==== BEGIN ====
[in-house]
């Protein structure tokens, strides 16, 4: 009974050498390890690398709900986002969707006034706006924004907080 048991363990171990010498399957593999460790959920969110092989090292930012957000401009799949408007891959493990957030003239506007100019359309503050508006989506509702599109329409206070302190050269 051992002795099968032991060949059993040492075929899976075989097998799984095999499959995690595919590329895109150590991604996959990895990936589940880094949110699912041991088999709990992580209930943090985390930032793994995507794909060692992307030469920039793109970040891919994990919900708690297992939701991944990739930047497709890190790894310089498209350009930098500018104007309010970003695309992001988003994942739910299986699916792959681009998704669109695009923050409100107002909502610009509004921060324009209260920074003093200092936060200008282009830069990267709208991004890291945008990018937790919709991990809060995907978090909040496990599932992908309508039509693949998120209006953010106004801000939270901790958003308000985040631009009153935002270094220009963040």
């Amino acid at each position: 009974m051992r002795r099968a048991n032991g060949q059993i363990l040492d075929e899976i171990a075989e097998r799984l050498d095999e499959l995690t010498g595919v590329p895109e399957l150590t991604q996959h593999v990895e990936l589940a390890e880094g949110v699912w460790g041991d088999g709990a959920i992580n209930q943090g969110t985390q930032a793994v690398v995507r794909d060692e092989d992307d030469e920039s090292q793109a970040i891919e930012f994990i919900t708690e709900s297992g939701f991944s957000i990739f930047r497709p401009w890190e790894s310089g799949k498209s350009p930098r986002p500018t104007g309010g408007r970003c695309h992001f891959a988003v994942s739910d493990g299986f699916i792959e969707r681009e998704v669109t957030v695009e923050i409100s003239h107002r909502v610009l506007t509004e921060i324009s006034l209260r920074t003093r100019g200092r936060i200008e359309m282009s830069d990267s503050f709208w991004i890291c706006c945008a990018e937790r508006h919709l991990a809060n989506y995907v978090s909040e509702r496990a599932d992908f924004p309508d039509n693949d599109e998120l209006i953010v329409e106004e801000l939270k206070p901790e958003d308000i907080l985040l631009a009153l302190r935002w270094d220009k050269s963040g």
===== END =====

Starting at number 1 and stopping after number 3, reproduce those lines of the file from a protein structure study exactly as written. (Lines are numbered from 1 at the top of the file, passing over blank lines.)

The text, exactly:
[in-house]
């Protein structure tokens, strides 16, 4: 009974050498390890690398709900986002969707006034706006924004907080 048991363990171990010498399957593999460790959920969110092989090292930012957000401009799949408007891959493990957030003239506007100019359309503050508006989506509702599109329409206070302190050269 051992002795099968032991060949059993040492075929899976075989097998799984095999499959995690595919590329895109150590991604996959990895990936589940880094949110699912041991088999709990992580209930943090985390930032793994995507794909060692992307030469920039793109970040891919994990919900708690297992939701991944990739930047497709890190790894310089498209350009930098500018104007309010970003695309992001988003994942739910299986699916792959681009998704669109695009923050409100107002909502610009509004921060324009209260920074003093200092936060200008282009830069990267709208991004890291945008990018937790919709991990809060995907978090909040496990599932992908309508039509693949998120209006953010106004801000939270901790958003308000985040631009009153935002270094220009963040």
């Amino acid at each position: 009974m051992r002795r099968a048991n032991g060949q059993i363990l040492d075929e899976i171990a075989e097998r799984l050498d095999e499959l995690t010498g595919v590329p895109e399957l150590t991604q996959h593999v990895e990936l589940a390890e880094g949110v699912w460790g041991d088999g709990a959920i992580n209930q943090g969110t985390q930032a793994v690398v995507r794909d060692e092989d992307d030469e920039s090292q793109a970040i891919e930012f994990i919900t708690e709900s297992g939701f991944s957000i990739f930047r497709p401009w890190e790894s310089g799949k498209s350009p930098r986002p500018t104007g309010g408007r970003c695309h992001f891959a988003v994942s739910d493990g299986f699916i792959e969707r681009e998704v669109t957030v695009e923050i409100s003239h107002r909502v610009l506007t509004e921060i324009s006034l209260r920074t003093r100019g200092r936060i200008e359309m282009s830069d990267s503050f709208w991004i890291c706006c945008a990018e937790r508006h919709l991990a809060n989506y995907v978090s909040e509702r496990a599932d992908f924004p309508d039509n693949d599109e998120l209006i953010v329409e106004e801000l939270k206070p901790e958003d308000i907080l985040l631009a009153l302190r935002w270094d220009k050269s963040g």